|Frequency and time spent by the therapist assisting for real-time sessions with Jintronix|
|Technical problems with the technology|
|The role of the shared decision making and empowerment in achieving task goals|
|Size of sample|
Individual semistructured interviews of 30 min will be conducted with the first 10 participants from the experimental group (n=10) after the end of 8-week intervention. The interview guide will be developed based on the Unified Theory of Acceptance and Use of Technology (UTAUT) conceptual framework . This theory includes four essential constructs (expected performance, expected effort, social influence, and facilitating conditions), which are considered as direct determinants of the intention and behavior of adoption and the use of new technologies by stakeholders [ ]. Therefore, semistructured interviews will be used to inform not only the intention and behavior of adoption and use of VirTele by participants diagnosed with stroke and therapists but also of UE use in the future (through UTAUT constructs). When combined with SDT constructs, the interview will inform the participants’ empowerment and the shared decision-making process underlying the therapist choice of games and difficulty levels.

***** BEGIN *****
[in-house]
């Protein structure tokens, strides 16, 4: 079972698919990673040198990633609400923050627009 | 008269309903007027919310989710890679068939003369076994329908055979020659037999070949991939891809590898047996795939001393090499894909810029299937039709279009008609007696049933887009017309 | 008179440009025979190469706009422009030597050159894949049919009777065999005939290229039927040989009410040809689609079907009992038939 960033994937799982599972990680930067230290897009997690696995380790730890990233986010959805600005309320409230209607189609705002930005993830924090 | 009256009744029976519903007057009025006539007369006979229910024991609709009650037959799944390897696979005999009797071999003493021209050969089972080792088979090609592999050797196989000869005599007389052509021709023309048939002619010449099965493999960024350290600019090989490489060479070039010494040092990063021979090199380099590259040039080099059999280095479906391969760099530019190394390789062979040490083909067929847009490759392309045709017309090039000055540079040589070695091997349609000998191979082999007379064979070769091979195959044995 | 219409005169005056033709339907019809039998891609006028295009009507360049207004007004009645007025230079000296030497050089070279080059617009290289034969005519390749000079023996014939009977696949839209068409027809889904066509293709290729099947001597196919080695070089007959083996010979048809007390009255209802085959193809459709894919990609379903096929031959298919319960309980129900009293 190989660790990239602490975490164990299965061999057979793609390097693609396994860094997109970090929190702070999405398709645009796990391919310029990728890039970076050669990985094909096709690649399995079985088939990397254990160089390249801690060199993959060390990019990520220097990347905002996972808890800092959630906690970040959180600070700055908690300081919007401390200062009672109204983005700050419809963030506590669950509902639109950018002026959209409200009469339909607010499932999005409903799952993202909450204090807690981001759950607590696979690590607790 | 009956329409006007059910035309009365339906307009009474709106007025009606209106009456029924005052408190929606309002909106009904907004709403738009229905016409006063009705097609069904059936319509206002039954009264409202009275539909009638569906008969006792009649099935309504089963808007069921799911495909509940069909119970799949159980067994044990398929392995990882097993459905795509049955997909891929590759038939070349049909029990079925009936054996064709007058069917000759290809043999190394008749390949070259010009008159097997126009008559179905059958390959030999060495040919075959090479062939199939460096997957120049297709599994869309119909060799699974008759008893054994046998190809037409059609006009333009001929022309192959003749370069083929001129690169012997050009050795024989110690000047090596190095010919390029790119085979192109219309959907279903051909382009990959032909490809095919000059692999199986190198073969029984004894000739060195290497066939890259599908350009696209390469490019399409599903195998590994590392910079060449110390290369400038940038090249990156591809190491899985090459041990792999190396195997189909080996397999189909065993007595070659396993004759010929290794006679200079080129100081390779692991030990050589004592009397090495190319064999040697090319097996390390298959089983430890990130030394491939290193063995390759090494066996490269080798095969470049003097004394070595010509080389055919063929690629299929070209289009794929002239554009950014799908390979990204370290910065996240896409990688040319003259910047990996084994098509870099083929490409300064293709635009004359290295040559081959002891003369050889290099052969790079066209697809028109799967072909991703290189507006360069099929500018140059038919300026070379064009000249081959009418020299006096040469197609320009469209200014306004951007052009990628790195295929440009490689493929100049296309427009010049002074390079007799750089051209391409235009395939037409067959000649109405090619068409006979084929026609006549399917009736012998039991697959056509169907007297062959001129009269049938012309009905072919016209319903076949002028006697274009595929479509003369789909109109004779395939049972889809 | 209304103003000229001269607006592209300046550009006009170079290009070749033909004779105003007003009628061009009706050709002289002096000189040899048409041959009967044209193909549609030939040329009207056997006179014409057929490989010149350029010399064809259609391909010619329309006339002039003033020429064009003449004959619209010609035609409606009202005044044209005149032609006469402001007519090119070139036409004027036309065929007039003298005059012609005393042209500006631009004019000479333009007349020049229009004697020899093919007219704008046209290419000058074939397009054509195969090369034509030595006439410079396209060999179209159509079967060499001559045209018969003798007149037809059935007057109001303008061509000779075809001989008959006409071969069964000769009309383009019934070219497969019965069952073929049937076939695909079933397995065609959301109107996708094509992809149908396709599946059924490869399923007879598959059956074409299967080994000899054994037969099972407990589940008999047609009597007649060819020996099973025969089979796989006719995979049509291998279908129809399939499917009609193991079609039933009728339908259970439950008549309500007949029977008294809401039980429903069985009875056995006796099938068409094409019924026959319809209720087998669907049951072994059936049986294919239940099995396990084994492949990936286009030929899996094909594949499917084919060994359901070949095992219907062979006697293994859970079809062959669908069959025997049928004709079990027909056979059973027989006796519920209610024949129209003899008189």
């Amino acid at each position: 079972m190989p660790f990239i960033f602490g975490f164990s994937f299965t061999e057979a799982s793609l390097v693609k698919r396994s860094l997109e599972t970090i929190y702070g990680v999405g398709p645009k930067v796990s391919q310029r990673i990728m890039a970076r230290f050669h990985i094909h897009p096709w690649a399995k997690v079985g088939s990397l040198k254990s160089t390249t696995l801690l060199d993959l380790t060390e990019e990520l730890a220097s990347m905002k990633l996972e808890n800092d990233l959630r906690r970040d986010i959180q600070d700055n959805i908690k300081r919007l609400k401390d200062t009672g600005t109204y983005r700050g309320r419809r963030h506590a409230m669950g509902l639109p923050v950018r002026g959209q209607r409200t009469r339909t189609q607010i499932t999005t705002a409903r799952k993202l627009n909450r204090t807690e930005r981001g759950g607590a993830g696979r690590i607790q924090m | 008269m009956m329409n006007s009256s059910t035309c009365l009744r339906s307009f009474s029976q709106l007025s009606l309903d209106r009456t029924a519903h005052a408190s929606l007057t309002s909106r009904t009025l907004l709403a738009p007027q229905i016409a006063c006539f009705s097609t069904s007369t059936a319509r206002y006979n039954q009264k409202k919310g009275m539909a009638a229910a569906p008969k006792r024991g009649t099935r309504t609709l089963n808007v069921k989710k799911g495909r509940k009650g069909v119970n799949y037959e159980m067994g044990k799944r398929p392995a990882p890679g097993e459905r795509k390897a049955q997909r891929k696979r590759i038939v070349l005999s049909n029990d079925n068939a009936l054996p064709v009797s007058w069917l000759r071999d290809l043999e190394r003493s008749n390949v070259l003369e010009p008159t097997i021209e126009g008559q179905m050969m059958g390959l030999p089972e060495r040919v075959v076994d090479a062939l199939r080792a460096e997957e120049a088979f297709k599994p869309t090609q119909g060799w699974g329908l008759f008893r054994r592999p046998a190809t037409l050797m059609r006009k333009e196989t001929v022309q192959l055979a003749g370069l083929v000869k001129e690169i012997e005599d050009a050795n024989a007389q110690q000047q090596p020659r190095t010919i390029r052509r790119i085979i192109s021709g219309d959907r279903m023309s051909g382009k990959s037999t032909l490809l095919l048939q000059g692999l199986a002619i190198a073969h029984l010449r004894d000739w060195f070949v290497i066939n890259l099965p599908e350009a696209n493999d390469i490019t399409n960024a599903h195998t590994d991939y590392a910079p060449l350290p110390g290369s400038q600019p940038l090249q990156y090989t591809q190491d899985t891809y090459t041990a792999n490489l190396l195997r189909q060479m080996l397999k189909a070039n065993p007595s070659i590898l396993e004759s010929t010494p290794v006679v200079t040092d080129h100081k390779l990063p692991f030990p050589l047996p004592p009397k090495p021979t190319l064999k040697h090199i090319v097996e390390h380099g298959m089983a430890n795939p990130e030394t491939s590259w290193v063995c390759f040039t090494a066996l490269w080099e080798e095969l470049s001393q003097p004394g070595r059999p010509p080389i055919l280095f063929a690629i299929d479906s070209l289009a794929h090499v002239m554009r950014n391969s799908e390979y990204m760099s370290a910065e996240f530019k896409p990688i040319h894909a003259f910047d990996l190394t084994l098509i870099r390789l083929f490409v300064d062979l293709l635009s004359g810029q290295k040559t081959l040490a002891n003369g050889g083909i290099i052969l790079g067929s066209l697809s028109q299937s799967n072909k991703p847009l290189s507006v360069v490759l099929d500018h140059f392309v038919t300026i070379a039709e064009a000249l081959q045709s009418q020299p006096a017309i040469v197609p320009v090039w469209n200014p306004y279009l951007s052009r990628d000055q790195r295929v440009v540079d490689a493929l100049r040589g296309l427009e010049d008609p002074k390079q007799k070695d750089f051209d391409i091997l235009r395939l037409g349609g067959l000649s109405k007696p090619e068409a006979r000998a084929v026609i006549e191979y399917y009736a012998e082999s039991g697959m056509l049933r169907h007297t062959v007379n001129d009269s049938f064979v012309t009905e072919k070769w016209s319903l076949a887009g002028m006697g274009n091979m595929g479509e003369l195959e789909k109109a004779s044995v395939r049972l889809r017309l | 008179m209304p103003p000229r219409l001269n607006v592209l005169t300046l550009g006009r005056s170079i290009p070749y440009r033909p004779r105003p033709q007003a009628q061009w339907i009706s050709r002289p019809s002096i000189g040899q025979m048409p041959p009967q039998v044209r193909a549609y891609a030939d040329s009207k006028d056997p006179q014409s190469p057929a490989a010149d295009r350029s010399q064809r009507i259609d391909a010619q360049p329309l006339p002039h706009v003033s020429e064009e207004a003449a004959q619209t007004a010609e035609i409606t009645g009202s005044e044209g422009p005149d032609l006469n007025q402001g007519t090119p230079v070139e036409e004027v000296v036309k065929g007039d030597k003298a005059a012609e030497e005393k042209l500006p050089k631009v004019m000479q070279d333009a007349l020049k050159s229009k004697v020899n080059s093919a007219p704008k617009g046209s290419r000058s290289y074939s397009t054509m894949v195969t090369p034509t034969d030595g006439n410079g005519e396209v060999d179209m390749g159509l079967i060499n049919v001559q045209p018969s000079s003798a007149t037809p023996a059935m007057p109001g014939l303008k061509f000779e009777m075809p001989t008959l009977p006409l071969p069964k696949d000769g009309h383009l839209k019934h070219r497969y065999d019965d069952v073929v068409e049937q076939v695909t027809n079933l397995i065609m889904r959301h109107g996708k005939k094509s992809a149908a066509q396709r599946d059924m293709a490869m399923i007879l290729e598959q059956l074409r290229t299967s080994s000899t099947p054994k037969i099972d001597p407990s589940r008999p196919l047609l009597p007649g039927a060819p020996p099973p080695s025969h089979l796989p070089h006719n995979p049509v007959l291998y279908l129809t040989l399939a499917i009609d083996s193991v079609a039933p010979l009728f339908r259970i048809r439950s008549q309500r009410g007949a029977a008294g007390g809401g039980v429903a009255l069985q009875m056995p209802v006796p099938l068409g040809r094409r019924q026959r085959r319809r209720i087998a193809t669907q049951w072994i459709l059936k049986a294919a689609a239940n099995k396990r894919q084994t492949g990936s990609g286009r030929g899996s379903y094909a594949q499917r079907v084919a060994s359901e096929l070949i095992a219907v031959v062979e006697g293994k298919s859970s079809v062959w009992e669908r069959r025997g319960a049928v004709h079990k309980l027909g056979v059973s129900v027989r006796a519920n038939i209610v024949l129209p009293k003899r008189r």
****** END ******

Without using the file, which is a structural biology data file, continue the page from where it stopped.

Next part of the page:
The study therapists will also be interviewed to describe their experience with VirTele (obstacles and facilitators), explore their behavior to see if they align with SDT, and investigate the shared decision-making process underlying their choice of games and difficulty levels. Individual semistructured interviews of 30 min will be used. The UTAUT and the SDT will serve as basis for the interview guide development.
All interviews will be voice recorded and transcribed verbatim. A logbook and reflective notes will also be taken.
Quantitative Data Analyses